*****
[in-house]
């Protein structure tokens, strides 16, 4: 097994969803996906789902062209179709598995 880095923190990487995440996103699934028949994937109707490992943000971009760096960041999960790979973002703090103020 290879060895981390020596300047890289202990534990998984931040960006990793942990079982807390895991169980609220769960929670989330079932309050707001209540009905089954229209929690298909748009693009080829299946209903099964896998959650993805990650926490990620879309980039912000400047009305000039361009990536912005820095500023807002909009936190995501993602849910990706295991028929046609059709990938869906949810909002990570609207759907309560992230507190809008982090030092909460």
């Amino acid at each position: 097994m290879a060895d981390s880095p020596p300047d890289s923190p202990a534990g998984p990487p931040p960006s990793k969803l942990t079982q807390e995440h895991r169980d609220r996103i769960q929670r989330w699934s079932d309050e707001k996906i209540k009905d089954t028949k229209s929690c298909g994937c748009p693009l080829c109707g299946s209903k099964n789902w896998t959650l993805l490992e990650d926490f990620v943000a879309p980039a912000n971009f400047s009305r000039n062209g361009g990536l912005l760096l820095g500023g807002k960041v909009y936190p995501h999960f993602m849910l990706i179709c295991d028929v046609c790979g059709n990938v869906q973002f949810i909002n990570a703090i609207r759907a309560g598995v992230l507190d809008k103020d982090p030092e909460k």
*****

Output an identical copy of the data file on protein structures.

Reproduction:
[in-house]
């Protein structure tokens, strides 16, 4: 097994969803996906789902062209179709598995 880095923190990487995440996103699934028949994937109707490992943000971009760096960041999960790979973002703090103020 290879060895981390020596300047890289202990534990998984931040960006990793942990079982807390895991169980609220769960929670989330079932309050707001209540009905089954229209929690298909748009693009080829299946209903099964896998959650993805990650926490990620879309980039912000400047009305000039361009990536912005820095500023807002909009936190995501993602849910990706295991028929046609059709990938869906949810909002990570609207759907309560992230507190809008982090030092909460």
């Amino acid at each position: 097994m290879a060895d981390s880095p020596p300047d890289s923190p202990a534990g998984p990487p931040p960006s990793k969803l942990t079982q807390e995440h895991r169980d609220r996103i769960q929670r989330w699934s079932d309050e707001k996906i209540k009905d089954t028949k229209s929690c298909g994937c748009p693009l080829c109707g299946s209903k099964n789902w896998t959650l993805l490992e990650d926490f990620v943000a879309p980039a912000n971009f400047s009305r000039n062209g361009g990536l912005l760096l820095g500023g807002k960041v909009y936190p995501h999960f993602m849910l990706i179709c295991d028929v046609c790979g059709n990938v869906q973002f949810i909002n990570a703090i609207r759907a309560g598995v992230l507190d809008k103020d982090p030092e909460k």